The budget act appropriates 40 percent of future cap and trade auction proceeds to transit and rail investment. This includes 25 percent of proceeds for the high-speed rail project and 15 percent for bus and rail operators across California. Among many projects expected to benefit the state’s rail investment is the extension of tracks at Los Angeles Union Station, in part with $175 million in Prop 1A high-speed rail funding, to increase rail capacity up to 50 percent. State funding also provided $115 million in connectivity funds to help build a light rail connection for a one-seat ride throughout Los Angeles County and over $600 million for the Caltrain electrification project.

“We applaud the Legislature and the Governor for approving a committed, ongoing funding source for the implementation of SB 375 through the Sustainable Communities program. California’s regions, who are responsible for developing innovative strategies to lower greenhouse gas emissions and meet the requirements of SB 375, look forward to working with the Administration to establish guidelines and a regionally balanced distribution method for the funds,” said Bill Higgins, Executive Director, California Association of Councils of Governments, which represents California’s Councils of Governments, including the state’s regional and metropolitan planning organizations.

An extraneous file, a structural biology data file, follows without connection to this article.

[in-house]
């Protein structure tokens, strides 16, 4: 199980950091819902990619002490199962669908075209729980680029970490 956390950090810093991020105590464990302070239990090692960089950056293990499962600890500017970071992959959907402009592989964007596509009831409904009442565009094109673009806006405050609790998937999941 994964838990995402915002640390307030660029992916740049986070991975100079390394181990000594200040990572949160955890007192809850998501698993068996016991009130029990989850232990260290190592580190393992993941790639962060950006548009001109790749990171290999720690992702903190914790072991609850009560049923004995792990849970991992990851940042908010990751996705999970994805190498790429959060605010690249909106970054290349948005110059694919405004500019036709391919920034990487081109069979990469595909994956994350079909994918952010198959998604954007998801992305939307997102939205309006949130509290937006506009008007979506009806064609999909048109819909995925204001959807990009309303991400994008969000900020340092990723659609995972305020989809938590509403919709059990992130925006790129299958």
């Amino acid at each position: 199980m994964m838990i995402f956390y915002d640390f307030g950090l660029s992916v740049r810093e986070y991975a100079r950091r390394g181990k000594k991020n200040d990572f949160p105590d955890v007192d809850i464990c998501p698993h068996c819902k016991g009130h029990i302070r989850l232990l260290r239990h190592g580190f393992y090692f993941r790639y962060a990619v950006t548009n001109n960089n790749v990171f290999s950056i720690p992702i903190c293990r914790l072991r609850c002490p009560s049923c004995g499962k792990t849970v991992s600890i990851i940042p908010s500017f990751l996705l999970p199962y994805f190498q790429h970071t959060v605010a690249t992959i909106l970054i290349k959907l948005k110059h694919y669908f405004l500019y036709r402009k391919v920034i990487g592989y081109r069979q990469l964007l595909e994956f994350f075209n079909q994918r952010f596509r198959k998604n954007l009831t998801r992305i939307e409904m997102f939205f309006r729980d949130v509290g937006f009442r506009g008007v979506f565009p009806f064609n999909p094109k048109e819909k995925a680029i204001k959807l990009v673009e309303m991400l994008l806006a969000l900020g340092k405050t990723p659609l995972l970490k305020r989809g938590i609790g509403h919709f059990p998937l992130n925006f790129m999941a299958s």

“Today Governor Brown signed into law a state budget and a landmark expenditure plan for state Cap and Trade revenues, including significant new resources to enhance public transportation services for all Californians and reduce greenhouse gas emissions from the transportation sector,” said California Transit Association executive director Joshua W. Shaw. “The plan provides formula funding for transit operations and capital programs, ensuring predictability to transit agencies statewide; makes transit funding available for a statewide competitive program to be managed by the state’s transportation agencies, thus ensuring the most innovative projects rise to the top; funds the implementation of regional sustainable communities strategies that will make local transit services more effective and efficient; and, incentivizes the commercialization of low-carbon transit vehicle technologies.”